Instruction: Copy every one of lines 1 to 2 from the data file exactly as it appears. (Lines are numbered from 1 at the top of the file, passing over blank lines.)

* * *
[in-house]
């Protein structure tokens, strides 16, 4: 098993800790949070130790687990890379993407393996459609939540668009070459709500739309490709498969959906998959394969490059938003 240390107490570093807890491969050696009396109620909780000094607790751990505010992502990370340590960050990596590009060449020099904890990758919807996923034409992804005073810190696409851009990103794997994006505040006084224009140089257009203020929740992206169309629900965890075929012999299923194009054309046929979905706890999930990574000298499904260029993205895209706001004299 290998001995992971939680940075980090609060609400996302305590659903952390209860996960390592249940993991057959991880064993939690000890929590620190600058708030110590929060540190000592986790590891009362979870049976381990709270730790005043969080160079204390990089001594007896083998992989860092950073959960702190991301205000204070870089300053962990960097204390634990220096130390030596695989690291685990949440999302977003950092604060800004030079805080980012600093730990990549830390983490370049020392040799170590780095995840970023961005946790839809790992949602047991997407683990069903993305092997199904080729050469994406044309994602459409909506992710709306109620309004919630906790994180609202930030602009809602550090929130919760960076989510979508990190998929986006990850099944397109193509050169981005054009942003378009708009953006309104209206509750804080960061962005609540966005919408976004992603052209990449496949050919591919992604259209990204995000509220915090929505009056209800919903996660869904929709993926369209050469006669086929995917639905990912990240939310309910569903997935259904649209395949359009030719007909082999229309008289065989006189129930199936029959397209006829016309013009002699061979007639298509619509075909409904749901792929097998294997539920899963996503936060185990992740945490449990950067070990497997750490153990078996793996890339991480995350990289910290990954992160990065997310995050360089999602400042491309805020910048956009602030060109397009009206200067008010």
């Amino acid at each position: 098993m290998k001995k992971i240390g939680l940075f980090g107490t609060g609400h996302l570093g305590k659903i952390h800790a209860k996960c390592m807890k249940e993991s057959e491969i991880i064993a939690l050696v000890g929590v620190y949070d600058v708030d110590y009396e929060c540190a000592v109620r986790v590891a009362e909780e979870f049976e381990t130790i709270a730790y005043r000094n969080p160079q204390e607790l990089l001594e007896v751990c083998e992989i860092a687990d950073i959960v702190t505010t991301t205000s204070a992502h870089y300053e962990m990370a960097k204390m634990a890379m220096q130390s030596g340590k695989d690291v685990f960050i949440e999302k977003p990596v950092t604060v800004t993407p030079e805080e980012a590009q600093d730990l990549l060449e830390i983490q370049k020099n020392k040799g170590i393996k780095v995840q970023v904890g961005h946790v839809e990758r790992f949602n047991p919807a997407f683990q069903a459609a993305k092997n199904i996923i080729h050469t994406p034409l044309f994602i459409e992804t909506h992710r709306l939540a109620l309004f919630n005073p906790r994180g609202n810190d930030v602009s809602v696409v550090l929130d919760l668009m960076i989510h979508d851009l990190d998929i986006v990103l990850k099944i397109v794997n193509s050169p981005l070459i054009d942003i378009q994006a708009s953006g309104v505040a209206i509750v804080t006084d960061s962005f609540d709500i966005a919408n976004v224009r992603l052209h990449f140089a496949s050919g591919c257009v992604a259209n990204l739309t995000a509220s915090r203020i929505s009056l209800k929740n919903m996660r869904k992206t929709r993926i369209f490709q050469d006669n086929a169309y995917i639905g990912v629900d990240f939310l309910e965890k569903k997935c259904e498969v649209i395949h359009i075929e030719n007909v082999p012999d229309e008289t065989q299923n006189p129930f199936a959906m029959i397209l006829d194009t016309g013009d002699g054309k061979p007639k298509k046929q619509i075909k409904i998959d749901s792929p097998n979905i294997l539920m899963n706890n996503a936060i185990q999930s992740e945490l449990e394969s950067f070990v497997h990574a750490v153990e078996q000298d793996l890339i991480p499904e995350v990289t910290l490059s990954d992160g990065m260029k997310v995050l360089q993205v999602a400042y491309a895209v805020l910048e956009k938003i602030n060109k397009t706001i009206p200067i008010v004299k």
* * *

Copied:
[in-house]
């Protein structure tokens, strides 16, 4: 098993800790949070130790687990890379993407393996459609939540668009070459709500739309490709498969959906998959394969490059938003 240390107490570093807890491969050696009396109620909780000094607790751990505010992502990370340590960050990596590009060449020099904890990758919807996923034409992804005073810190696409851009990103794997994006505040006084224009140089257009203020929740992206169309629900965890075929012999299923194009054309046929979905706890999930990574000298499904260029993205895209706001004299 290998001995992971939680940075980090609060609400996302305590659903952390209860996960390592249940993991057959991880064993939690000890929590620190600058708030110590929060540190000592986790590891009362979870049976381990709270730790005043969080160079204390990089001594007896083998992989860092950073959960702190991301205000204070870089300053962990960097204390634990220096130390030596695989690291685990949440999302977003950092604060800004030079805080980012600093730990990549830390983490370049020392040799170590780095995840970023961005946790839809790992949602047991997407683990069903993305092997199904080729050469994406044309994602459409909506992710709306109620309004919630906790994180609202930030602009809602550090929130919760960076989510979508990190998929986006990850099944397109193509050169981005054009942003378009708009953006309104209206509750804080960061962005609540966005919408976004992603052209990449496949050919591919992604259209990204995000509220915090929505009056209800919903996660869904929709993926369209050469006669086929995917639905990912990240939310309910569903997935259904649209395949359009030719007909082999229309008289065989006189129930199936029959397209006829016309013009002699061979007639298509619509075909409904749901792929097998294997539920899963996503936060185990992740945490449990950067070990497997750490153990078996793996890339991480995350990289910290990954992160990065997310995050360089999602400042491309805020910048956009602030060109397009009206200067008010």